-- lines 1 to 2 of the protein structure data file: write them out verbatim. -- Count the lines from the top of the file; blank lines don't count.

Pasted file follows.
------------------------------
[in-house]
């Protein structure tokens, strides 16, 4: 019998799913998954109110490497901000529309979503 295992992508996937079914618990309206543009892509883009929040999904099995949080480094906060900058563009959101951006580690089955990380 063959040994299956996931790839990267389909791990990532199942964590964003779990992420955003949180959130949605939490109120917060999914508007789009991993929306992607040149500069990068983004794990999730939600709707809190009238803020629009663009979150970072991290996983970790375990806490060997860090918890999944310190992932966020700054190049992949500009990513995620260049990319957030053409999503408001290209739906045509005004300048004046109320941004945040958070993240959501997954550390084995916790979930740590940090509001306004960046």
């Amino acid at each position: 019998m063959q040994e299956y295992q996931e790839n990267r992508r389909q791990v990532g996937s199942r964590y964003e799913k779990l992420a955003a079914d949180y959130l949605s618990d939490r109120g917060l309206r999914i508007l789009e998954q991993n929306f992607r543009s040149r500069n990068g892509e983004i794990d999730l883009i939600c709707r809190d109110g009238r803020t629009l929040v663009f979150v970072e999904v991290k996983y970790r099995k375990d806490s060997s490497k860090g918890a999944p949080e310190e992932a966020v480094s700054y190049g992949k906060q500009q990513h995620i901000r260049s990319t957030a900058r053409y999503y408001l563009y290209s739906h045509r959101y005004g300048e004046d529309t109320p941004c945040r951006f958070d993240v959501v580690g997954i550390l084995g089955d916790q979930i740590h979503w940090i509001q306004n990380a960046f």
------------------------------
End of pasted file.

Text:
[in-house]
């Protein structure tokens, strides 16, 4: 019998799913998954109110490497901000529309979503 295992992508996937079914618990309206543009892509883009929040999904099995949080480094906060900058563009959101951006580690089955990380 063959040994299956996931790839990267389909791990990532199942964590964003779990992420955003949180959130949605939490109120917060999914508007789009991993929306992607040149500069990068983004794990999730939600709707809190009238803020629009663009979150970072991290996983970790375990806490060997860090918890999944310190992932966020700054190049992949500009990513995620260049990319957030053409999503408001290209739906045509005004300048004046109320941004945040958070993240959501997954550390084995916790979930740590940090509001306004960046």